All three of these “predictions” are more like “current observations.”  What is more likely to affect high school students in 2013 is their state’s budget. The Great Recession continues to affect public education sector in highly negative ways.  Over 300,000 teachers have lost their positions since 2008, and most states will be passing budgets that will cause further layoffs this year.  In addition, several states that have been “borrowing” from their school pension funds are seeing the bill come due and it’s a very painful bill, as Illinois is discovering.

In my own state, the budget proposed for education falls far short of what is needed.  The district from which I was laid off is looking at 75+ more layoffs this year without a larger budget.  The biggest district in the state is looking at 350 or so layoffs.  In all, the state could be looking at thousands of teachers out of work by next school year.  Even with a bit of an increase, high school classrooms will still be faced with massive class sizes and lack of teachers.  But the state does not have the revenue to readily fix the problem, so there are no easy answers.

High school students are also faced with the growing “College Problems,” which include: unaffordable higher education, college degrees that are no longer marketable in a failing economy, and the slavery/internship trap.  Most of their high schools no longer have the capability to train them for solid skilled careers outside of higher education, and the mediocritization of curriculum to simply get high stakes tests passed, means that more and more college-bound high school students have few of the critical thinking and decision making skills necessary for higher ed.  On the other hand, teens who are pursuing independent learning, seeking out accelerated online programs and studying for college-credit exams (like the AP) on their own, are finding more and more resources available to them that can make their brick and mortar classroom redundant.  Online schools are increasingly making diplomas more accessible for students who have dropped out from educational institutions, and allowing acceleration for others still enrolled, but held back by bureaucratic requirements.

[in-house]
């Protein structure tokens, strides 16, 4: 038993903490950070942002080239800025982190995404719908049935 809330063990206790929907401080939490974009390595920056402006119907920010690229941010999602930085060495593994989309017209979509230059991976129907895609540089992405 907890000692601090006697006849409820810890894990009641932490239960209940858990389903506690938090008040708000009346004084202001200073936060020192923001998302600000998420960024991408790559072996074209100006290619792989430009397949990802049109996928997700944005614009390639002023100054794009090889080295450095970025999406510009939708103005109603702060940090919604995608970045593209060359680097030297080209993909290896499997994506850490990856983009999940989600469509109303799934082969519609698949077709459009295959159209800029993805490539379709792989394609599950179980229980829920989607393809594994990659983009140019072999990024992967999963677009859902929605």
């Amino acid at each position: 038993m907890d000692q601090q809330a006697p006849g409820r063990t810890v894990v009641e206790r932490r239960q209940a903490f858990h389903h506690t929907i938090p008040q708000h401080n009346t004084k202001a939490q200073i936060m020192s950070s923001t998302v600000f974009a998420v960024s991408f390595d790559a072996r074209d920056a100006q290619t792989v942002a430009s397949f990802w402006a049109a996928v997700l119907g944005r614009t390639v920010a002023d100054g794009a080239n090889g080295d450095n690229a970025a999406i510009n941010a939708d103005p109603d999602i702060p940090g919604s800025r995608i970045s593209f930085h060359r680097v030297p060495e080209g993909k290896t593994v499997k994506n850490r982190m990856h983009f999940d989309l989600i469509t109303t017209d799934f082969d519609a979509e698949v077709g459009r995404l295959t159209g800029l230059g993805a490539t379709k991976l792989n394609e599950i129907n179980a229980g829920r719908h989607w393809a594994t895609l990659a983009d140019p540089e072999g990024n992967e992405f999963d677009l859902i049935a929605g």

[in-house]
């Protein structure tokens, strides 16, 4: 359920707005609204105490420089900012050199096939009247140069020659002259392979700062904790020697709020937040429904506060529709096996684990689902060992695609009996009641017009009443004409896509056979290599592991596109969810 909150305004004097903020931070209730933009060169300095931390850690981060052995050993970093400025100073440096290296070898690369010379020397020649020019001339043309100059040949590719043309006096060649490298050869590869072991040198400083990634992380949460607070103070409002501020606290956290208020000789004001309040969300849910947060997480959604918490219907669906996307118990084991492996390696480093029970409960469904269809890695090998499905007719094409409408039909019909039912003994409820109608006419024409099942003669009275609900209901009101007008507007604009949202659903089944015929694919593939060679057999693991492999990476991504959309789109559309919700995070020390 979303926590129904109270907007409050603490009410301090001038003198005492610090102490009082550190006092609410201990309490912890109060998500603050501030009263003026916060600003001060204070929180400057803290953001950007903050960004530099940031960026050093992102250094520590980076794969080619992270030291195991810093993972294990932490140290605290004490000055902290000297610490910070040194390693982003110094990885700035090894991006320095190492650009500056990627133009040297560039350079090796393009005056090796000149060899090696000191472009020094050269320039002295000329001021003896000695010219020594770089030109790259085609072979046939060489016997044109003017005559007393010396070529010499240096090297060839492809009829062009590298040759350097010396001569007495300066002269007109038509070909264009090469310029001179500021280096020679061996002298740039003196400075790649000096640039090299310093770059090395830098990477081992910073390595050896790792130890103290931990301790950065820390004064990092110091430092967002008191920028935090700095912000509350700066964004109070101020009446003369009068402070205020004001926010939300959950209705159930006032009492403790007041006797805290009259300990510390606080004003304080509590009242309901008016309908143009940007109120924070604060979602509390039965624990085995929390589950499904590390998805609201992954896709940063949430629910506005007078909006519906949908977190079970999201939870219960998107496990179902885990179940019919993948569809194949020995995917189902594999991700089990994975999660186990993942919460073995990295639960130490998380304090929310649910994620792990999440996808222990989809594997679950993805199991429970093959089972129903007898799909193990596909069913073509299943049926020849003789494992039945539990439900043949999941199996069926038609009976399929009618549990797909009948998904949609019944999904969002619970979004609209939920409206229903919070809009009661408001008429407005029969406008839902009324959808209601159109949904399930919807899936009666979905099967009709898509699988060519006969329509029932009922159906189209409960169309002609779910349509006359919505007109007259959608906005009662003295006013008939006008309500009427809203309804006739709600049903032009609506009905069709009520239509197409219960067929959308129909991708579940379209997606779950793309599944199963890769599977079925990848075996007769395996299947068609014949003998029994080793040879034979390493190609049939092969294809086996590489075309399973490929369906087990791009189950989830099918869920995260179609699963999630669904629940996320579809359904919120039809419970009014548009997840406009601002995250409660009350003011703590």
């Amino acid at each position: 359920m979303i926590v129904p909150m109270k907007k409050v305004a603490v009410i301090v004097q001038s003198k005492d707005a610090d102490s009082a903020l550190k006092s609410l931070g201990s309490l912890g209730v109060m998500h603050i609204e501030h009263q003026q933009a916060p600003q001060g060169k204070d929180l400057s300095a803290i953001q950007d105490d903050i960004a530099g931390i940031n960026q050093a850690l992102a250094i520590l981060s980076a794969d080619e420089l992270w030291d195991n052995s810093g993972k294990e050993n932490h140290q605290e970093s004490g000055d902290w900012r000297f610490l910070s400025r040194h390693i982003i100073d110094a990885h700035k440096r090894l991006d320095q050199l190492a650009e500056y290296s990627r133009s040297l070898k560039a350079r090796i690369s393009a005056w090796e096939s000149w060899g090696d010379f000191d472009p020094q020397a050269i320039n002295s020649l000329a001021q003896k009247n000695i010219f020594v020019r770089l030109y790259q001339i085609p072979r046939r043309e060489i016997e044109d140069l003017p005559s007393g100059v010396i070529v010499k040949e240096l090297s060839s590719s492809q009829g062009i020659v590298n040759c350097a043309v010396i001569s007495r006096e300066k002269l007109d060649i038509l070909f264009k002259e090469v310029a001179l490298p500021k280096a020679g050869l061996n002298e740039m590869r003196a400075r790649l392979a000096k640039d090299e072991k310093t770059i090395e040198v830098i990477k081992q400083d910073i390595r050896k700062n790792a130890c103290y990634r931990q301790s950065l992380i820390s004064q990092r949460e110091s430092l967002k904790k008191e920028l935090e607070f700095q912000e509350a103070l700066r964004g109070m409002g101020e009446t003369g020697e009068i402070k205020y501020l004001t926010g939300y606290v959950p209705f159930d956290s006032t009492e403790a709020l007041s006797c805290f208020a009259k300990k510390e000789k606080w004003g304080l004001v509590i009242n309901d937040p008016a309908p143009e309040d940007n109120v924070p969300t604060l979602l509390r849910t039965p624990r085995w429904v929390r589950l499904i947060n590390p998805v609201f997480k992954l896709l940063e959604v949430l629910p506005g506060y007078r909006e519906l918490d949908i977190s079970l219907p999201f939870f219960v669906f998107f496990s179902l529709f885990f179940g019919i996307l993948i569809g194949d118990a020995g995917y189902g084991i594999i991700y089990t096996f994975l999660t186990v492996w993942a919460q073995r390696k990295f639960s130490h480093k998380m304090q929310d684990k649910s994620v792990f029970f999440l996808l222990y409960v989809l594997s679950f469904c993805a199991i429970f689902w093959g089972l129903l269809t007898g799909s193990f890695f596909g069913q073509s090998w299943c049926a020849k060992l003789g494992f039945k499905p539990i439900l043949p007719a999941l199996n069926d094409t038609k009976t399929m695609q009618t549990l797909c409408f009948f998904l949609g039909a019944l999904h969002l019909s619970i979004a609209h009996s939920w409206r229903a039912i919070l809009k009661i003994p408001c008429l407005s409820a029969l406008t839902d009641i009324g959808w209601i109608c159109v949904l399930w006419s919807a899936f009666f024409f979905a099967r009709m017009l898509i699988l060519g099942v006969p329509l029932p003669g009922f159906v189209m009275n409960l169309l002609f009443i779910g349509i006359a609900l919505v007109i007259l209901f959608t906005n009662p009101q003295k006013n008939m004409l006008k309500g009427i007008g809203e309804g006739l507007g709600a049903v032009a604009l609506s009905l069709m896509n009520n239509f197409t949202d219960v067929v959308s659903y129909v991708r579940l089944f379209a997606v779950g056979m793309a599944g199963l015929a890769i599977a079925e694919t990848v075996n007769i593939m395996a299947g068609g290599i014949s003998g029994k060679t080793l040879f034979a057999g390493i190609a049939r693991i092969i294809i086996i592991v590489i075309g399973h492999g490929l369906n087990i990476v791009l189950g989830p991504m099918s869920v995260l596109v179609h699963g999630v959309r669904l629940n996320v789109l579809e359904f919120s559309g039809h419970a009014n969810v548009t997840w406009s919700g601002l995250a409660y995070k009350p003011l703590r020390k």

To add to that mix, some of the most passionate and energetic teachers, along with the more newly trained teachers with technology skills and enthusiasm for dynamic changing methods of teaching no longer can find a classroom position in which to engage students.  The teachers themselves are beginning to move to alternate forms of teaching and pursuit of education careers that aren’t subject to the uncertain vagaries of a school district.

Significant changes are ahead for American high school students.  However, the best teachers and the best instruction for their success may no longer reside only in the traditional classroom.

cross-posted at Enlightened Instruction

To buy Cari’s book that details her sudden unemployment, “How to Finish the Test When Your Pencil Breaks” please click here

Image via Wikipedia


Cari Zall has been a Social Sciences educator for over 12 years, in both brick & mortar and online...

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  1. My experience with classroom flipping is that the students are no more prepared to go home and prepare the material for the next day than they are to do homework; it's a ridiculous proposition to expect them to 'do the work'. With a few exceptions, students return to class unprepared, and are comfortable saying "I don't know" when called upon to comment or interact.

  2. I agree that critical thinking skills are important, but without the basic math skills and understanding of the process and concepts needed to solve a problem, the student is not prepared for the rapid change in expectation. You still need a foundation to be able to master higher level thinking.